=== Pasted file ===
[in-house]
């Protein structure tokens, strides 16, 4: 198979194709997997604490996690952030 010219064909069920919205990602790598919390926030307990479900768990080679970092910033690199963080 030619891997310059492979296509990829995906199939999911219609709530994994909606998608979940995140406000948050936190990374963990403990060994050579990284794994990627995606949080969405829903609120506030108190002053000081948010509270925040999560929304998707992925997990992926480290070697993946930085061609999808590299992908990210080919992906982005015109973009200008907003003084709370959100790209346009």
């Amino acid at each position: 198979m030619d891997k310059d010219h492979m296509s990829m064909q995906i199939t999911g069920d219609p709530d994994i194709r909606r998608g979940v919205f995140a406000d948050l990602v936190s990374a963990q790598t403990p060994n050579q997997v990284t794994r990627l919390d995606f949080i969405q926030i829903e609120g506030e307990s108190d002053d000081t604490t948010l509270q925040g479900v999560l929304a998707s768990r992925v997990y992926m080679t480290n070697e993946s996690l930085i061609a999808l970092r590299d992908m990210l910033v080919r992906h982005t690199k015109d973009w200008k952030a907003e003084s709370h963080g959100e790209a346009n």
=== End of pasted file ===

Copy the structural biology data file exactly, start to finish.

[in-house]
């Protein structure tokens, strides 16, 4: 198979194709997997604490996690952030 010219064909069920919205990602790598919390926030307990479900768990080679970092910033690199963080 030619891997310059492979296509990829995906199939999911219609709530994994909606998608979940995140406000948050936190990374963990403990060994050579990284794994990627995606949080969405829903609120506030108190002053000081948010509270925040999560929304998707992925997990992926480290070697993946930085061609999808590299992908990210080919992906982005015109973009200008907003003084709370959100790209346009």
């Amino acid at each position: 198979m030619d891997k310059d010219h492979m296509s990829m064909q995906i199939t999911g069920d219609p709530d994994i194709r909606r998608g979940v919205f995140a406000d948050l990602v936190s990374a963990q790598t403990p060994n050579q997997v990284t794994r990627l919390d995606f949080i969405q926030i829903e609120g506030e307990s108190d002053d000081t604490t948010l509270q925040g479900v999560l929304a998707s768990r992925v997990y992926m080679t480290n070697e993946s996690l930085i061609a999808l970092r590299d992908m990210l910033v080919r992906h982005t690199k015109d973009w200008k952030a907003e003084s709370h963080g959100e790209a346009n």